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Comment: Re:No. I disagree. (Score 1) 137

by ScentCone (#49387483) Attached to: Tatooine Youth Suspected In Terrorist Attack

You really want to make the case that America of all countries has clean hands and a clean conscience in this dirty enterprise called war?

Do you mean that when a huge undertaking involving actual, you know, human beings taking action in opposition to a monstrously violent totalitarian regime sometimes involves some of those human beings doing assholish things ... that therefore the side that's acting to prevent oppressive totalitarianism is wrong to fight it? You'd rather allow groups like ISIS, or people like Stalin, or fun outfits like the Khmer Rouge to just carry on being brutal across the board as part of their purpose and policy than risk deploying against them on the off chance that not every action taken to oppose them, by everyone involved in the fight, will pass your purity test? Better to let the house burn down than to risk having anyone involved in trying to put out the fire be a jerk, I guess.

There is still hatred towards the Japanese over what they did

Right. Because that's what they (the country of Japan) set out to do. Cruelty and torture and rape weren't the actions of a few idiots/asshats in the Japanese army, those things were the stated tactics, the official policy, from the top down. That wasn't assholishness by abberration, and prosecuted (a la the WV guards at Abu Ghraib), that was marching orders. Your need to confuse the difference between that, and things like what Japan systematically did in China, shows you to be either completely misguided, or simply trolling. The latter, most likely.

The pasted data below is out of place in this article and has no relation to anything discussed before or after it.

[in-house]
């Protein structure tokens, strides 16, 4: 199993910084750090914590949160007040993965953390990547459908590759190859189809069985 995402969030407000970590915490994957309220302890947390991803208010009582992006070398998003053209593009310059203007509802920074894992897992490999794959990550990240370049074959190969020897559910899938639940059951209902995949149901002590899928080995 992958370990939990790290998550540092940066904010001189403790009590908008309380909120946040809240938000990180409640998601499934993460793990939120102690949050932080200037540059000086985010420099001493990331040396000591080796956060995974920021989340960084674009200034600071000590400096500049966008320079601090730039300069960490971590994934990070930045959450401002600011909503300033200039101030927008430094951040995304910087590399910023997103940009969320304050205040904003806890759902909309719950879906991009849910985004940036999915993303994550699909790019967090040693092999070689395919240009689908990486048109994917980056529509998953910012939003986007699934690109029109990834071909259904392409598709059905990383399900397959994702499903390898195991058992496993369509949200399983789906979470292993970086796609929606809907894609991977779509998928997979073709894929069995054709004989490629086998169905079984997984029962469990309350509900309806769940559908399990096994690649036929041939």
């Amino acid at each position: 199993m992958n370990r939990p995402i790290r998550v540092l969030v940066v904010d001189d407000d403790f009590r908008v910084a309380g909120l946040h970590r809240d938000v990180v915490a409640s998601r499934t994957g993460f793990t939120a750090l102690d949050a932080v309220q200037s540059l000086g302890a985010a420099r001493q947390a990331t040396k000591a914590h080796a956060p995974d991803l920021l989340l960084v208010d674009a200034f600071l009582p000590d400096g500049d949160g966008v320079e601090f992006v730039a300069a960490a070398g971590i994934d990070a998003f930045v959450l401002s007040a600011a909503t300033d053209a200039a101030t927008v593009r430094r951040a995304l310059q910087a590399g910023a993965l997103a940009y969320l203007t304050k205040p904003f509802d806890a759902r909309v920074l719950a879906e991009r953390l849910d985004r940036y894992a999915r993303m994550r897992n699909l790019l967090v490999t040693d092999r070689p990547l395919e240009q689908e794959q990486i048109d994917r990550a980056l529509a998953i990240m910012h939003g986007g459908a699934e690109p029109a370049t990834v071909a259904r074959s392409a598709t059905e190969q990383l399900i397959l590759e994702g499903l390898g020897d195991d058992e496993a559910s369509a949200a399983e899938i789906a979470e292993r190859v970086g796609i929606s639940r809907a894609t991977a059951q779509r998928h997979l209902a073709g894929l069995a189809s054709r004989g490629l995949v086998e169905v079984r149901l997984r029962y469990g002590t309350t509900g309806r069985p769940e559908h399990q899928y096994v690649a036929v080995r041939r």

Comment: Re:No. I disagree. (Score 1) 136

by ScentCone (#49386495) Attached to: Tatooine Youth Suspected In Terrorist Attack
When the people who actually drag school teachers out of their classroom to shoot them in the head for teaching girls publish videos of doing so online to show how serious they are about it, you can claim "land grab" and "it's all fake" to your heart's content, but you'll know you're lying, just like the rest of us will know you're lying.

And here in the US, we are told that women are denied the chance at education

Who's "we" and who is doing the telling? There are more women in college then there are men. So, basically you're just blathering.

we are a Christian nation

They "land grabbing" revolutionaries you're complaining about fought, among other things, to tear down the form of government under which they were living ... one that DID establish a government-backed single religion. They were so opposed to that, in the form of the constitution's first amendment, they baked freedom from that ever happening again right into the nation's chartering document. Not that you've probably ever read it or anything.

Comment: Re:No. I disagree. (Score 5, Interesting) 136

by ScentCone (#49386253) Attached to: Tatooine Youth Suspected In Terrorist Attack

I remember when Red Dawn came out (the first one) that we discussed the differnce between freedom fighters and terrorists. The answer was history.

No, the answer is: look at what they're actually fighting for. "Freedom fighters" who fight for the opportunity to deny women the right to go to school, or to set up a regime where people who aren't willing to claim faithfulness to one single state religion are not freedom fighters. It really is that simple. US revolutionaries fought to be free from what was essentially a military dictatorship (the monarchy) that didn't provide some rather important freedom-related features (like those we see protected in our constitution). When freedom fighters are fighting for actual freedoms, then that's what they are. When "freedom fighters" are fighting to institute totalitarian rule (like, say, Che Guevara and company did) they're not freedom fighters at all. The Taliban aren't fighting for freedom, they're fighting to set up a ruthless medieval theocracy. Doesn't matter what they call themselves, it's what they do.